The first review of how wild animal welfare is reported in the UK media has been published by researchers from Oxford’s Wildlife Conservation Research Unit (WildCRU) and World Animal Protection.

Issues like culling, shooting and hunting receive the most media attention, says review.

The review, published in the journal BioScience, found wild animal welfare issues such as culling, shooting and hunting receive the most media attention, and are reported most often by media outlets.

Media bias

The research suggests an animal welfare issue is more likely to attract media coverage if it involves either deliberate intention to harm an animal or breaking a law.

The media are also less likely to report on animal welfare issues occurring in the marine environment.

Researchers analysed more than 23,000 mainstream UK media articles, published between January and December 2014, to reach their conclusions.

View your activity >

Leave a Reply

Be the First to Comment!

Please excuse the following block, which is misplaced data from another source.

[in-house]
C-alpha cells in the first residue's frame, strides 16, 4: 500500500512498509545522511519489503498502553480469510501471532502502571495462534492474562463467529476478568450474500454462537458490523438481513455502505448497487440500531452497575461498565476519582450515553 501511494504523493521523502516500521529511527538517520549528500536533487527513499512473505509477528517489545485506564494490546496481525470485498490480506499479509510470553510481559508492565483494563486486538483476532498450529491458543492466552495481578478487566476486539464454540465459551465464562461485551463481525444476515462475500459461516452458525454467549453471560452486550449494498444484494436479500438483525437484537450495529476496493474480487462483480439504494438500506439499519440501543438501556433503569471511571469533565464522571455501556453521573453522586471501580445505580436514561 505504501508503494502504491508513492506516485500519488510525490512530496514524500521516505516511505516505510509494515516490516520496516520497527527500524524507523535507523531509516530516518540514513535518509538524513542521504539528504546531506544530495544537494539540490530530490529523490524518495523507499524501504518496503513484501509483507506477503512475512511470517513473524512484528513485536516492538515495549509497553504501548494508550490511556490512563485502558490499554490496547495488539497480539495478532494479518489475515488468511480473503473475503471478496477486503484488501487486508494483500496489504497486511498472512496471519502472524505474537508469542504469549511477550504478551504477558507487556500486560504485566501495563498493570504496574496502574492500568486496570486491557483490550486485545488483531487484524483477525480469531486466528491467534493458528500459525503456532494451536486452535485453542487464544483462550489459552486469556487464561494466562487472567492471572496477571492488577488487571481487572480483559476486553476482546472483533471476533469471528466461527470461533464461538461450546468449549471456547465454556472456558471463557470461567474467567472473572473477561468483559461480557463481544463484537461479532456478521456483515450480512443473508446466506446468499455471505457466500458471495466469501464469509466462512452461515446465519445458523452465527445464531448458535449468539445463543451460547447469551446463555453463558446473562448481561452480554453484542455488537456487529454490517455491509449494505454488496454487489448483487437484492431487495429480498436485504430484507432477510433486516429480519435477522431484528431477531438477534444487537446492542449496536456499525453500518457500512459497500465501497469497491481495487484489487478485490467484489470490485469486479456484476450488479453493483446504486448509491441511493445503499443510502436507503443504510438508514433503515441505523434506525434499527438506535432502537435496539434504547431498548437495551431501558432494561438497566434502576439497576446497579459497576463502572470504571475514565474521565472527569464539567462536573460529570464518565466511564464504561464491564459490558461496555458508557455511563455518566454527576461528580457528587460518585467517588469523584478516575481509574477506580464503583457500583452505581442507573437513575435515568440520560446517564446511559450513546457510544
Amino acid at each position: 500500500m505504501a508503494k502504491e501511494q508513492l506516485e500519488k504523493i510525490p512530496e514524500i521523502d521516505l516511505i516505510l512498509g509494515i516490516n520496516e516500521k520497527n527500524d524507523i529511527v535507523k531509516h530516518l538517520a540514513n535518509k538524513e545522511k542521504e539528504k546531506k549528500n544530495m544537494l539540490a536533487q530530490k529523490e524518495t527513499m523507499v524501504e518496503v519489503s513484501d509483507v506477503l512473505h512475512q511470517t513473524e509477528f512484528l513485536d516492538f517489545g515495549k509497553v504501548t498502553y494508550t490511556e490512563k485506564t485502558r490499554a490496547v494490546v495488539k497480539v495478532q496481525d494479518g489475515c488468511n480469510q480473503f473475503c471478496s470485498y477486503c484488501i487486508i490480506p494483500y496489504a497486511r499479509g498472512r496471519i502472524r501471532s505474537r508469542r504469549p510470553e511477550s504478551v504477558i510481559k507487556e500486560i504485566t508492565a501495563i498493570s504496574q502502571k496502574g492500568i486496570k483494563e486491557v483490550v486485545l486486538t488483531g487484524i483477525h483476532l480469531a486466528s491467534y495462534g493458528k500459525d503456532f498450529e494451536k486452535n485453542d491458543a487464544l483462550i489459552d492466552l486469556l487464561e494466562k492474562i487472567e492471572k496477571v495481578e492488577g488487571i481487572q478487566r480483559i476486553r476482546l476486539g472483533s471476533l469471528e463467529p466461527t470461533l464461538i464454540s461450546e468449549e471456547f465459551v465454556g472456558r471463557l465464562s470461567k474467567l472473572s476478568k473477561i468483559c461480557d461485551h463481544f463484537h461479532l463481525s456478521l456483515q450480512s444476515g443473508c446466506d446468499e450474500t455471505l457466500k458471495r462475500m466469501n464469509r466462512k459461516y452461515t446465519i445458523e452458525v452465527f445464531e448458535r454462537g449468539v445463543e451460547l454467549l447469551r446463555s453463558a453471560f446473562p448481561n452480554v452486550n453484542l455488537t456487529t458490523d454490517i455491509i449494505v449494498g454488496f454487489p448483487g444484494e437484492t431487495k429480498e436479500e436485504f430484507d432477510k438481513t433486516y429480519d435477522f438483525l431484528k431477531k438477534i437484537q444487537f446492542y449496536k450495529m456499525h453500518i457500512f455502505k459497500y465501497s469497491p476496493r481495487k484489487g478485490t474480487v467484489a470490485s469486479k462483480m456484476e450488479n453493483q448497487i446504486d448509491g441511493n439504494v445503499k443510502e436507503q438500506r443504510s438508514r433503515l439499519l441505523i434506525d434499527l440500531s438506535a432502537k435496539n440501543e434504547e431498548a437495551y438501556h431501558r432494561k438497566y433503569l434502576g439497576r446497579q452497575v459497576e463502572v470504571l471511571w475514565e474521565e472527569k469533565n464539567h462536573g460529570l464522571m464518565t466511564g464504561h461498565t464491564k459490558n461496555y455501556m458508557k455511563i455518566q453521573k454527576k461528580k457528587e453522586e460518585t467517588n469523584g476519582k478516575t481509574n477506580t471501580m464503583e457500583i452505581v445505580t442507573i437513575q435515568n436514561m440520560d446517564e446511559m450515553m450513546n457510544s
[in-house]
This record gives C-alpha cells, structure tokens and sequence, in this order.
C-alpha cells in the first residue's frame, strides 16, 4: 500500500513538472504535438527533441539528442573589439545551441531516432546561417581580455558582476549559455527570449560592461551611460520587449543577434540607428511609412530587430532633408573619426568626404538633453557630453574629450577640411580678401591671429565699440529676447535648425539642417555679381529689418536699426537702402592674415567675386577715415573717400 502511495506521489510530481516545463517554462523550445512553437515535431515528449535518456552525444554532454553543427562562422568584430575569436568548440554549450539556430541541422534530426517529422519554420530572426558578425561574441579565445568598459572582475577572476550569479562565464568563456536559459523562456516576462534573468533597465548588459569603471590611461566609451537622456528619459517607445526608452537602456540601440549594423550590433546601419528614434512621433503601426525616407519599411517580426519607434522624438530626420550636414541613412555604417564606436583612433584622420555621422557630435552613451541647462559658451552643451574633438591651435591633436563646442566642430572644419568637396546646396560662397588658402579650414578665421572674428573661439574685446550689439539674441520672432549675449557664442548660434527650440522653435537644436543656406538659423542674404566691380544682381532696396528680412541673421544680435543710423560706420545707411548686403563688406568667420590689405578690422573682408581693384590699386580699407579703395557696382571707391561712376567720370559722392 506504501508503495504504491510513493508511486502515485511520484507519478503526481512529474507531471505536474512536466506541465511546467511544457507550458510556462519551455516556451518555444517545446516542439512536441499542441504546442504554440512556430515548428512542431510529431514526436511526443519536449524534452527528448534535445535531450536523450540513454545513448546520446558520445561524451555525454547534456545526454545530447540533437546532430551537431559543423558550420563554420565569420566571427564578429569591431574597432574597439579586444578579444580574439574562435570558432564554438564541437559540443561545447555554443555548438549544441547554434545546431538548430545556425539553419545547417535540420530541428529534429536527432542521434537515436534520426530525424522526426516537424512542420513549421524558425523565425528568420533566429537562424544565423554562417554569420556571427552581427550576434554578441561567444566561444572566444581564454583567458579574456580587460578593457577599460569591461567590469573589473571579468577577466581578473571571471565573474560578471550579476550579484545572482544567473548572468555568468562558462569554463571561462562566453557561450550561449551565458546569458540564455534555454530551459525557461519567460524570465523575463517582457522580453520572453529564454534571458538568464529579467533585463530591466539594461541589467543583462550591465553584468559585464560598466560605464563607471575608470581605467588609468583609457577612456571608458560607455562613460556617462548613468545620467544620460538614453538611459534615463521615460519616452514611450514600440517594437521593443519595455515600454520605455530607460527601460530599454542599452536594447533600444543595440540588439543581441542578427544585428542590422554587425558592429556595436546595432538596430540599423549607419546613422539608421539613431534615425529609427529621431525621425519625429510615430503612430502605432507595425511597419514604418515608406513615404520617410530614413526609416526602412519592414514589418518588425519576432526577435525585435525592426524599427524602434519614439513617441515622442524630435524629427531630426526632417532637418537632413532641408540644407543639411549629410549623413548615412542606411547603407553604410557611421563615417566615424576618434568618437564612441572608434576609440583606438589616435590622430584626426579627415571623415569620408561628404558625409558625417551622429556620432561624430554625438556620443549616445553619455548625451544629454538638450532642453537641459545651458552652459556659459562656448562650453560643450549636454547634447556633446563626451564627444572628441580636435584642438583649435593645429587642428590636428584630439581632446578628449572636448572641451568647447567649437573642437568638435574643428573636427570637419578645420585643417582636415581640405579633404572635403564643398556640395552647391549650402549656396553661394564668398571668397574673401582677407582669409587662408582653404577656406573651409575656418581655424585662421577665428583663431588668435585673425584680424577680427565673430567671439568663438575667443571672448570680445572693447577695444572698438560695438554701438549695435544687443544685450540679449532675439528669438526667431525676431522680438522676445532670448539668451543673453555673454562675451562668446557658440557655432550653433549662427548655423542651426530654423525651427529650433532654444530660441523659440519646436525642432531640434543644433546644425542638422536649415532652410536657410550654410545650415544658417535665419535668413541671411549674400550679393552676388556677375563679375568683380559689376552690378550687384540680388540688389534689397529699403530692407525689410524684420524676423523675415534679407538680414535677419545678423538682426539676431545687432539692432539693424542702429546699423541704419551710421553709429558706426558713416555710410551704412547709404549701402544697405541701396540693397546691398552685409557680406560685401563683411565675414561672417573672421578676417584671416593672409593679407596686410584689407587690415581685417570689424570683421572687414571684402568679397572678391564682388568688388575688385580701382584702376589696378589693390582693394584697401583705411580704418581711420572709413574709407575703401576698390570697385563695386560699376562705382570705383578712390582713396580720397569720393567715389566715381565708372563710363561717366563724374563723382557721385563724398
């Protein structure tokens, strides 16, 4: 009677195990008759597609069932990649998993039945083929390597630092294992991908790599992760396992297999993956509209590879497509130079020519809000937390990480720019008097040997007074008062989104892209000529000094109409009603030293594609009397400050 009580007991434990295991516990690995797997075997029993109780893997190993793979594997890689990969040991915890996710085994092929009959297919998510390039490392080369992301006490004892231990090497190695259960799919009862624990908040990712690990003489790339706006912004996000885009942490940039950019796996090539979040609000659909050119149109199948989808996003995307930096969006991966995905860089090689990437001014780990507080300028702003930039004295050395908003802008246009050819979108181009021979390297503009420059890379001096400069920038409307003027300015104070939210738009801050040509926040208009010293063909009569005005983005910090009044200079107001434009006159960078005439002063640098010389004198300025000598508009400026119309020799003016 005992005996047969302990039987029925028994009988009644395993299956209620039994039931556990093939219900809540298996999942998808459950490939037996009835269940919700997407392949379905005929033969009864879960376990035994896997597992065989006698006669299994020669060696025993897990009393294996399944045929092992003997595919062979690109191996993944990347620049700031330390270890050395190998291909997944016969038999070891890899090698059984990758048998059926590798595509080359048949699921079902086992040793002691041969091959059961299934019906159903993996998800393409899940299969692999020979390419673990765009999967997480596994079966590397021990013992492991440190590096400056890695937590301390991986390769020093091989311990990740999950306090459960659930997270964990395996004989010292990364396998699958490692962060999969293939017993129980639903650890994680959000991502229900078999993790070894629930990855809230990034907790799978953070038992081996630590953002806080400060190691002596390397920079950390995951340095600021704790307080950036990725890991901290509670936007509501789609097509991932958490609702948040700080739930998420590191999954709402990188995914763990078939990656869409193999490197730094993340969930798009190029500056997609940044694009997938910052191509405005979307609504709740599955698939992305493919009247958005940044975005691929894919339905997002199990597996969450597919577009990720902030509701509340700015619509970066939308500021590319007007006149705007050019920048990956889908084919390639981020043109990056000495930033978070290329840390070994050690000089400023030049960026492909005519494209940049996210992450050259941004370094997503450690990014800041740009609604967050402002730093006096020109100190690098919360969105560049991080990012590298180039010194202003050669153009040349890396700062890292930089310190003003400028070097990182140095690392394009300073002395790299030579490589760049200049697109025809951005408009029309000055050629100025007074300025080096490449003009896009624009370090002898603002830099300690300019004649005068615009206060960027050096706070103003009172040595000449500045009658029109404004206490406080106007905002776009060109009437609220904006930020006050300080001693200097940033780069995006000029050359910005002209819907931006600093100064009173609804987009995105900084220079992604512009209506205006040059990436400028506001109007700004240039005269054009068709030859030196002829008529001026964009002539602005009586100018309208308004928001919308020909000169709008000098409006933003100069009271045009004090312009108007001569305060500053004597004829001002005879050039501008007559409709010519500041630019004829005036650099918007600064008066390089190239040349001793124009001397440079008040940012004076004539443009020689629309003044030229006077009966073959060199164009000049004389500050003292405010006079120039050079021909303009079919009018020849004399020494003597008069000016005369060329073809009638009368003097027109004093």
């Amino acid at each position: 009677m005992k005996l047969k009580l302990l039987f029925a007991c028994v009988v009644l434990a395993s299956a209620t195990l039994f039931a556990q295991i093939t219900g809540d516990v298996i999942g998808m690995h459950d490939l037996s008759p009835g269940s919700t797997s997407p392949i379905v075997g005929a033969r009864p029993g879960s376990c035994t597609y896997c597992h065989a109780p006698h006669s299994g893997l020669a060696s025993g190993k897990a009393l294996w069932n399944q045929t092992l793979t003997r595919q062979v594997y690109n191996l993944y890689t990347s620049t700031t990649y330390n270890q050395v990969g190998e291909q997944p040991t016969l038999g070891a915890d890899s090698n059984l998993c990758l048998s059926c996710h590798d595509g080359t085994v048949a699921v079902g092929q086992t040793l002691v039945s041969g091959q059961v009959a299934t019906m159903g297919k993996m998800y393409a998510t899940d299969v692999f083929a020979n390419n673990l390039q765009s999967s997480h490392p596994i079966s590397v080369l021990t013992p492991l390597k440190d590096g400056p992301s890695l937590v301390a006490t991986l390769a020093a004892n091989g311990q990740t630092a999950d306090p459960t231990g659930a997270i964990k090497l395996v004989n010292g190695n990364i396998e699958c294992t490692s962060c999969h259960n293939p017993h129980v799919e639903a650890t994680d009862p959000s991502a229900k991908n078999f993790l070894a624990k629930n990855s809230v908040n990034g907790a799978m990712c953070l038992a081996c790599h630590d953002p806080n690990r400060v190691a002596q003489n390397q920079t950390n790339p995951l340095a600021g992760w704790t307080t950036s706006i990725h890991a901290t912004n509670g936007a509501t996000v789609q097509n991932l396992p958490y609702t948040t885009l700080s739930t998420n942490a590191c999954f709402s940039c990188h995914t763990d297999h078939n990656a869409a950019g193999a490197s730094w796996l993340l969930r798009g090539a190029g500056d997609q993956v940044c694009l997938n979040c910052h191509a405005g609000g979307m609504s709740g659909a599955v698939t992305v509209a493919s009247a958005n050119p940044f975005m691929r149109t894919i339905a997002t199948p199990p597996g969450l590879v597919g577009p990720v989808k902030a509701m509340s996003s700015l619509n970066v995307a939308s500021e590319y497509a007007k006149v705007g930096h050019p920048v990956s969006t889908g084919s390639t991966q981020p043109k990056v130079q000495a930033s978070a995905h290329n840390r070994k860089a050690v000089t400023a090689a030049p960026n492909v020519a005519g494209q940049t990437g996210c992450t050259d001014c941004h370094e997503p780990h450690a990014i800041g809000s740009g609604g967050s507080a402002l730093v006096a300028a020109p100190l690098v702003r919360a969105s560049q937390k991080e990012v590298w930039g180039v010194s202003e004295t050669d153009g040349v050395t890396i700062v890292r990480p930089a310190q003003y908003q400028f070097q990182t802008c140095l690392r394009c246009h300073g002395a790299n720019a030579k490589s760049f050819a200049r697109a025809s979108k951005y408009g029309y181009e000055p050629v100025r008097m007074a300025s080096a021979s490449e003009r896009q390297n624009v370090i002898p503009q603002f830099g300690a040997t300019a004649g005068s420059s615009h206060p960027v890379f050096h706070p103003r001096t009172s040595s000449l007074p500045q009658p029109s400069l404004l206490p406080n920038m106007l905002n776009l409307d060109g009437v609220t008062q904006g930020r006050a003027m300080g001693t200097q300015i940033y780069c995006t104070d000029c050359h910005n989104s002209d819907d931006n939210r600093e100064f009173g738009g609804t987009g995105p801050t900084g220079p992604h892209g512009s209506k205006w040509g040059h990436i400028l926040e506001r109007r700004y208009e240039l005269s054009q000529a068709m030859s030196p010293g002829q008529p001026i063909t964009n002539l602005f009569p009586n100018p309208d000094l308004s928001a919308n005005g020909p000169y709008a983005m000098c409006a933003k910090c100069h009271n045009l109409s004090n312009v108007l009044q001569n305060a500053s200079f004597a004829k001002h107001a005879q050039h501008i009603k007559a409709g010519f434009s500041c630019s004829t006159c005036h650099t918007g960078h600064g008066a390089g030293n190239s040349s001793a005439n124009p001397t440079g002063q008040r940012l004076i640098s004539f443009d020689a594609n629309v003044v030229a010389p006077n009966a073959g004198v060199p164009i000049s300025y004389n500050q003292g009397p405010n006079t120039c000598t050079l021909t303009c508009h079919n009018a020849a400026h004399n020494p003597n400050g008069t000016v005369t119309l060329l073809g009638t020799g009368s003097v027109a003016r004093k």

Notify of


related content

Staff have promoted the “awesome and important” role veterinary nurses play by throwing their own careers event for Veterinary Nursing Awareness Month 2017.

5 mins

John Dawson, in the second part of his article, describes three steps to processing and maintaining the quality of oocytes.

24 mins

Ellen Lavender discusses recharging the batteries and sampling the natural life in the Pacific Ocean national park.

13 mins

The fine – the first in the Scottish SPCA’s 178-year history – was imposed after the society admitted staff at a now closed wildlife centre were put at risk of exposure to hazardous allergens from birds’ droppings and feathers.

2 mins

Veterinary professionals are being urged to swap their stethoscopes for spoons throughout June and take part in a charity fund-raising bake sale.

4 mins

One of the UK’s most isolated vets is offering colleagues the chance to experience practice life – island style. Vets, student vets and RVNs can undertake a week-long voluntary placement on the Isles of Scilly.

5 mins